But why that red ?
Depending on the "positioning" of iron containing minerals of rock layers in the sea water, they undergo "heavy" or "not so heavy" oxidation processes when exposed to oxygen.
The deeper they are located, the less oxygen is present, the less oxydation happens, the less red they get.
Remember - what is now Monument Valley, once was a shallow sea. This the sandstone, which was also porous, was close enough to the air and could undergo heavy oxydation processes - to turn into that red.
In addition, the porous Organ Rock shale is much easier "to grind" into fine sand(stone) particles than if it would be more packed as in deChelly Sandstone. So, the high amount of fine red sand particles of Organ Rock shale, also leads to this intense red - which is simply an effect of light refraction processes on fine particles (versus solid rock).
"Nowhere in the world can one find a similar effect of nature?s work. Words alone, the thousand-foot pyramid and castles, the slender tower, bridges and arches ? cannot begin to describe the sandstone formations that dominate Monument Valley.?
This once said Joesef Muench, the photographer.
And facing the landscape as it is ? it is indeed more of a mystic place, a place of imagination and dreams and cleansing than to even think about those hard facts of how it was formed.
Although I am (theoretically) a breed scientist, among these fascinating rocks I never had the feeling to want to know where it came from ? I just sit and wonder and enjoy and am enchanted of it?s overwhelming beauty. And still... :-)
As all the other magnificent red rock parks and nameless places in Southwest US, Monument Valley is part of the Colorado Plateau as well.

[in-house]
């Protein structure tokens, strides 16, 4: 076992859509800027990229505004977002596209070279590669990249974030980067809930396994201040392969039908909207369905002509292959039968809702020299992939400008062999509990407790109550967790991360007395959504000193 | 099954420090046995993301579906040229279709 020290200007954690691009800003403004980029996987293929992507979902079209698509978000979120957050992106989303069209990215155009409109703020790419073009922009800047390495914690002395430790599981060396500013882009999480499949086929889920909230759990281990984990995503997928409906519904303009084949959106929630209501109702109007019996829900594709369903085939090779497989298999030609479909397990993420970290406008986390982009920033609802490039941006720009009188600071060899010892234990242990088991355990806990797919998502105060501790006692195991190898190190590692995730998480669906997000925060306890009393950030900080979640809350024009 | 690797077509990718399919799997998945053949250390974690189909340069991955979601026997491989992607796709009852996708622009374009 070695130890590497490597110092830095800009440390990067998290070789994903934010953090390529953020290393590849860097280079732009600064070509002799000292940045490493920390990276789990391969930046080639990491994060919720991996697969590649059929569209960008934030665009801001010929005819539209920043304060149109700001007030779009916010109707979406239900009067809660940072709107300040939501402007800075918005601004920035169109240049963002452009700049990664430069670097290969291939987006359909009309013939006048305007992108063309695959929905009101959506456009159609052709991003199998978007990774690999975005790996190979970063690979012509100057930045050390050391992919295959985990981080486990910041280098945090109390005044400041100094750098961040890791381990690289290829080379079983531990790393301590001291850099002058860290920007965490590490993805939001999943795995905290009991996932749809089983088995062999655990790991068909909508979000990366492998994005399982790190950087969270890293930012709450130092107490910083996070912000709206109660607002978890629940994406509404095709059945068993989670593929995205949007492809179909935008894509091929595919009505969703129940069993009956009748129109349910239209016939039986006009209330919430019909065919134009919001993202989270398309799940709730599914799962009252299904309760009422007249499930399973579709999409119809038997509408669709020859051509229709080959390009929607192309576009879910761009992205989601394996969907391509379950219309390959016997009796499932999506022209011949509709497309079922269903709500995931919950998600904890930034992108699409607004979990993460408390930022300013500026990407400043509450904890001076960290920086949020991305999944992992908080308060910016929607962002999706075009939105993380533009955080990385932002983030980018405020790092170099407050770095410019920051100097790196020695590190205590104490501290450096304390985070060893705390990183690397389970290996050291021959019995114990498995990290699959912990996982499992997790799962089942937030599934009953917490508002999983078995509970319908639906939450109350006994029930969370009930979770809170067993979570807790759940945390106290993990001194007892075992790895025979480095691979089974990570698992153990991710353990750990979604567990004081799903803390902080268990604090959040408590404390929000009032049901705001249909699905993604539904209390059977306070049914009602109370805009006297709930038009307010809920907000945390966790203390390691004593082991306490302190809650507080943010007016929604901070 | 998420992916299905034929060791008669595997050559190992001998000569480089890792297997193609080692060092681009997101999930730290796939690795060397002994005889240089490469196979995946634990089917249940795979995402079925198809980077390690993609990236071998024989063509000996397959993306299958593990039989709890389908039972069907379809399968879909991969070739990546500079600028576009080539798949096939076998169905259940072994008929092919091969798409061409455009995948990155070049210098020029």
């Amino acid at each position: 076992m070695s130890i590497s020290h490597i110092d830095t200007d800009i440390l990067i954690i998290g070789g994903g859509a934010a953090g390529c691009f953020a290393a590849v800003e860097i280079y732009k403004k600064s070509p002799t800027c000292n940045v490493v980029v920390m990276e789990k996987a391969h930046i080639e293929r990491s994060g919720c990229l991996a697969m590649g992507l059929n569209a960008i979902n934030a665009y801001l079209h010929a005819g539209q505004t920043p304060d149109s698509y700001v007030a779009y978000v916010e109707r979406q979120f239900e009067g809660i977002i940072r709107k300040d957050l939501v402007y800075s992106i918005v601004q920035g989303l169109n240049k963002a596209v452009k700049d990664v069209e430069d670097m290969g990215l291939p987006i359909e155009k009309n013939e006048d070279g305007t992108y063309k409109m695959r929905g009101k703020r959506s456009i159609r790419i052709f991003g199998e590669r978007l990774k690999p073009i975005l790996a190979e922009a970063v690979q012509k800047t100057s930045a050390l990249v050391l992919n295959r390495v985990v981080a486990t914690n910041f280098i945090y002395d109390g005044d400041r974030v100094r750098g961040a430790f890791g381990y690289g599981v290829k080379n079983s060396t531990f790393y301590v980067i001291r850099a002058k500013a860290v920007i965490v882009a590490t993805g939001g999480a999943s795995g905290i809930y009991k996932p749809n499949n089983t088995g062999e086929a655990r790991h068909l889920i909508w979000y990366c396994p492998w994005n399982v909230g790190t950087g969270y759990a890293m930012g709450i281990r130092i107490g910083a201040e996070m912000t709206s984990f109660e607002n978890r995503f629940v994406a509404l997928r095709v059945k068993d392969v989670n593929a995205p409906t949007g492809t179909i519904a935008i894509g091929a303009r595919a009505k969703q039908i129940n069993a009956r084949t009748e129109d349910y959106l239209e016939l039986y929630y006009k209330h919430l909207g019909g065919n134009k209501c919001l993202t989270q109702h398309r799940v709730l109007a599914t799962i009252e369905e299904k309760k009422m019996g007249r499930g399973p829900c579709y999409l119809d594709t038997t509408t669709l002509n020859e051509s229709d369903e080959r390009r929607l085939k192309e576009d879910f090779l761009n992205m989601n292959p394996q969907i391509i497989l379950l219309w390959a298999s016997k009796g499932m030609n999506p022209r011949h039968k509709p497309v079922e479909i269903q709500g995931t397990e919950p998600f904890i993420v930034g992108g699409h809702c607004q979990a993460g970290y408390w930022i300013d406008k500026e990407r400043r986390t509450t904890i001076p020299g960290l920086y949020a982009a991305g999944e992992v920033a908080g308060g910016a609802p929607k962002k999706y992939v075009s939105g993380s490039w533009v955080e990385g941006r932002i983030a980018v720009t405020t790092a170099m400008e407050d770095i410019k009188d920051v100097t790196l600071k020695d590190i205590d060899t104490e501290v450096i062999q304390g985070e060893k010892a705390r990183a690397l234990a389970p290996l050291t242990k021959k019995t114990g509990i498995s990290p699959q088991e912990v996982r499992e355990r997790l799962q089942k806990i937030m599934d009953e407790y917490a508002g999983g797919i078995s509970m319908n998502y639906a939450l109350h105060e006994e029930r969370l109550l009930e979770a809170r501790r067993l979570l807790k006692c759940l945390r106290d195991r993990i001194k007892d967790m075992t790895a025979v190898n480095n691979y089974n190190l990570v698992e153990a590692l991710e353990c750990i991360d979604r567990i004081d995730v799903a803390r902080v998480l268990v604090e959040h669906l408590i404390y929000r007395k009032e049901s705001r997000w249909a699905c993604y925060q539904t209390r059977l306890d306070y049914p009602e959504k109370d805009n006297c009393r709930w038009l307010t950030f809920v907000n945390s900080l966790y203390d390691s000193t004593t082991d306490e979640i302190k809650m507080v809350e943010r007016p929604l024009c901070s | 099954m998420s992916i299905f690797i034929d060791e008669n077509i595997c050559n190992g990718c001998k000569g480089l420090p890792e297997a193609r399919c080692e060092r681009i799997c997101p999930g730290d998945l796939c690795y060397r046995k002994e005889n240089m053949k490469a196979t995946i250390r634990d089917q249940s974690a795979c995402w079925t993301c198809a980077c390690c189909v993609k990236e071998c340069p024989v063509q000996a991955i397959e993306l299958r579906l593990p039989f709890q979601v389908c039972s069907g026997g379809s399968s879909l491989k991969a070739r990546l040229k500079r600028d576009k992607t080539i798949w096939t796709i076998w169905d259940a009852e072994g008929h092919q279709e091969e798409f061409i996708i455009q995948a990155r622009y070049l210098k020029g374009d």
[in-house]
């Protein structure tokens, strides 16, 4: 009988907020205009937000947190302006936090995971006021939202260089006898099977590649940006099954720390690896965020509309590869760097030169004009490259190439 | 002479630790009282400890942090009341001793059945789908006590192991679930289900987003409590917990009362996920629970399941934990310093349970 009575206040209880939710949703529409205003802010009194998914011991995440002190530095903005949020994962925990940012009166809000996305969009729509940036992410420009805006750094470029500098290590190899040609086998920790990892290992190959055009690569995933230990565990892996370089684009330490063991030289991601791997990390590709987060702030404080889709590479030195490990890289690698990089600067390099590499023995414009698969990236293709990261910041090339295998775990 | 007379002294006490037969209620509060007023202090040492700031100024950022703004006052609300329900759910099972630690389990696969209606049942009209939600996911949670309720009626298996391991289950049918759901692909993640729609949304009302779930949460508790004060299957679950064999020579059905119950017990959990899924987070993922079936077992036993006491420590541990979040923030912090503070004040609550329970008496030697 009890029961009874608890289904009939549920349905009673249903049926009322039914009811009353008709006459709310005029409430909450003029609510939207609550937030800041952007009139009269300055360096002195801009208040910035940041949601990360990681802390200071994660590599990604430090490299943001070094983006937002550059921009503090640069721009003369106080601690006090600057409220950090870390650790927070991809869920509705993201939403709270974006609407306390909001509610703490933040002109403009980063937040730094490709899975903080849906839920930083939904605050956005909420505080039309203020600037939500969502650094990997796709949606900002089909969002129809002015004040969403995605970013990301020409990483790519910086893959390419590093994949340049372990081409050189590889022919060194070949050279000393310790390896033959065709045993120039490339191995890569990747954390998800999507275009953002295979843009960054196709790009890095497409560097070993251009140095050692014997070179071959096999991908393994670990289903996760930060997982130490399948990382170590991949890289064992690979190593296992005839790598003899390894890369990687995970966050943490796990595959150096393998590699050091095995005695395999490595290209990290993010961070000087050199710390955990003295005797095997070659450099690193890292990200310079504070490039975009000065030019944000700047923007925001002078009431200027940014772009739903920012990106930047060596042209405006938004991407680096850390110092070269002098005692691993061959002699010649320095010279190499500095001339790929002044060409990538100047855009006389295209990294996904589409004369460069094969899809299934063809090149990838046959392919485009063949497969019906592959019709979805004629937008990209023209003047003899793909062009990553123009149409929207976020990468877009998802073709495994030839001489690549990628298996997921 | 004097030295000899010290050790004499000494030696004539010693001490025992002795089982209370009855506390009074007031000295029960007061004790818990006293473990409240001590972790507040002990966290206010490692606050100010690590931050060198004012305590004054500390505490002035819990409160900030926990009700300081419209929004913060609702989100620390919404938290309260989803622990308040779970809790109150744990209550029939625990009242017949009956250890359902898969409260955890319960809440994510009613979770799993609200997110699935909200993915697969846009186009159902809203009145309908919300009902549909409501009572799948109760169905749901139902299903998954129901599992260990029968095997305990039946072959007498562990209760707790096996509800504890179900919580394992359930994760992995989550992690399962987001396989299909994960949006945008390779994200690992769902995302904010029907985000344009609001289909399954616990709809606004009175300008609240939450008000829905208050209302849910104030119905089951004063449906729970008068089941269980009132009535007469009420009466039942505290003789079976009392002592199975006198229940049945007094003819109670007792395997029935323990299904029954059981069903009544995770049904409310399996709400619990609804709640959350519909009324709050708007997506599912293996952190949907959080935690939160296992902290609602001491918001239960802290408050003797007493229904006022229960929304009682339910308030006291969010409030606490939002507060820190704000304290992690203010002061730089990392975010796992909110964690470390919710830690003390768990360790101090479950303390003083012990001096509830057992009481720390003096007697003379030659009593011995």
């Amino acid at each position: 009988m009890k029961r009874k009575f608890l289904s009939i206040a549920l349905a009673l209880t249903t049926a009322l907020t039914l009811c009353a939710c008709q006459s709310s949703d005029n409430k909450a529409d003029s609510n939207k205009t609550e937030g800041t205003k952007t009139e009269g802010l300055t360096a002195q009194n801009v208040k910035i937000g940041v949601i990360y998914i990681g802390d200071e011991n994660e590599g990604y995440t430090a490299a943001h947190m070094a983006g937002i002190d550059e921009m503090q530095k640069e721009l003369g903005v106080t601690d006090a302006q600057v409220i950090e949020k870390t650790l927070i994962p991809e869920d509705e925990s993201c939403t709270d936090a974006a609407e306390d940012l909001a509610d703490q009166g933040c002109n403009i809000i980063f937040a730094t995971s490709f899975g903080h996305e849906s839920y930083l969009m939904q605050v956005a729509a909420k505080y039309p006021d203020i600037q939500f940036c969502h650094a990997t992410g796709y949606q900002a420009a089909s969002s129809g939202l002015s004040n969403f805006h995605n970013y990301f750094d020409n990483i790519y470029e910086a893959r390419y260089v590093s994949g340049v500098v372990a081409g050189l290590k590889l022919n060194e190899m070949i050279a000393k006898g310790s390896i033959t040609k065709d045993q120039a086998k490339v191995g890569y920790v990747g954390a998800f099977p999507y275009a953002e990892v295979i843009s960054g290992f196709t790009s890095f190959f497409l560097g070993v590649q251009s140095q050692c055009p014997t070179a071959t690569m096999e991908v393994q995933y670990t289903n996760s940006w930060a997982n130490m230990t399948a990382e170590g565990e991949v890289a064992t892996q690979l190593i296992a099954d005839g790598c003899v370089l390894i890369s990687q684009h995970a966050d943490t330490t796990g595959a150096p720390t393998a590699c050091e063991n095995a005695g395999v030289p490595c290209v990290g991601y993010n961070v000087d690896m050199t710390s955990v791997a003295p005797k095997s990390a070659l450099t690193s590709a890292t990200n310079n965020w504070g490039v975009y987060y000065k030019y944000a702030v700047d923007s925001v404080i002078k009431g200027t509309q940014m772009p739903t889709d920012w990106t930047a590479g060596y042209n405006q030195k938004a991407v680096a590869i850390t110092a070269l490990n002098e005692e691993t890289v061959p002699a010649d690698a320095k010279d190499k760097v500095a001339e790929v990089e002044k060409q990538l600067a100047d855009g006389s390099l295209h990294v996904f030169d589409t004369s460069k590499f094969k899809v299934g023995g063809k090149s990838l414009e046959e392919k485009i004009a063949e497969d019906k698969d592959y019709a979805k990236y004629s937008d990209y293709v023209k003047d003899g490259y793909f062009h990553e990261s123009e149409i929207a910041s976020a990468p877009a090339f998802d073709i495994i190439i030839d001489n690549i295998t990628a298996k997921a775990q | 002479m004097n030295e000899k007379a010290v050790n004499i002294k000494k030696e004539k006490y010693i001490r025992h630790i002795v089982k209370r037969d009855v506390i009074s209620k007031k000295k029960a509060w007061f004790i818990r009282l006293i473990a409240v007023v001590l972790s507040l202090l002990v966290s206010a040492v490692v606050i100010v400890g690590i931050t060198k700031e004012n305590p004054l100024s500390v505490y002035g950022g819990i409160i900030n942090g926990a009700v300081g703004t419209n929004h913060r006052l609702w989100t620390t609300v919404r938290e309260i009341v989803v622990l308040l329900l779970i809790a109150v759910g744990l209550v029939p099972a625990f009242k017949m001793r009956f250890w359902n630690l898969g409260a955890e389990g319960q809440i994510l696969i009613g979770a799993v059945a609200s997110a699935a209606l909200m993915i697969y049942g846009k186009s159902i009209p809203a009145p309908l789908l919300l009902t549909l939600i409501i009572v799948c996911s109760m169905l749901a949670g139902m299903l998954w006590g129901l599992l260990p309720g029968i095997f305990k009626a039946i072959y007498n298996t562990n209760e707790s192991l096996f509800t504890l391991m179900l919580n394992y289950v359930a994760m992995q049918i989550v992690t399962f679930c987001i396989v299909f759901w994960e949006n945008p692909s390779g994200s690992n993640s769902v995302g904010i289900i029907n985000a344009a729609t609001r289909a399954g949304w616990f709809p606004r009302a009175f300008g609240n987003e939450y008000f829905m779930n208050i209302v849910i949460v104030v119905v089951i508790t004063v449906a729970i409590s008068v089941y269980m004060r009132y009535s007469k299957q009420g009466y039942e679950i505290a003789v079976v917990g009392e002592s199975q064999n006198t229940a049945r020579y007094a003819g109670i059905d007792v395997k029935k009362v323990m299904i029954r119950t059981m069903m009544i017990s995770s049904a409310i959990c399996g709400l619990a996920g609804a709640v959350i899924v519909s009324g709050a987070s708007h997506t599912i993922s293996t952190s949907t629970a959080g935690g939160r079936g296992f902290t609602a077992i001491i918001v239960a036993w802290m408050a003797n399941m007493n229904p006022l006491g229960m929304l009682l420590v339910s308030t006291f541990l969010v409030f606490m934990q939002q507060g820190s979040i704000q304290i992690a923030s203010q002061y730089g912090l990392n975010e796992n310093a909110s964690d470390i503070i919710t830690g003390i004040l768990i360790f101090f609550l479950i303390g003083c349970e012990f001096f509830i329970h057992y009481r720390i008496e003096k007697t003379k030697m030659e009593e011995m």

Ages ages ages ago, in the Permian period (250 ? 160 mio years ago), when our continents have not been "divided" as we know them today, and Pangea was the supercontinent, once there was a shallow sea, where red sand and mud deposited on the seabed, which over the ages was compressed into porous sandstone (of so-called Cutler bed formation).
Around eocene epoch (60 mio years ago), part of the Colorado Plateau pushed upward due to the pressure from below. Inevitably, as this kind of pressure is not happening evenly, cracks in the sandstone formed, which gave room for erosion processes to begin with their work. The sea receeded as well at some stage during this time and left a huge sandstone plateau exposed to Earth surface.
What we see in Monument Valley today, are the 4 different layers of the original seabed, which - due to their different chemical composition and “packaging” (or compression) during their formation - are differently exposed to the ways of erosion.
The four layers are:
Organ Rock Shale (the lowest one)
DeChelly Sandstone (the one, the buttes are “made of”)
Moenkopi Shale (the top layer)
Shinarump Formation (the very small layer on top which helds all together)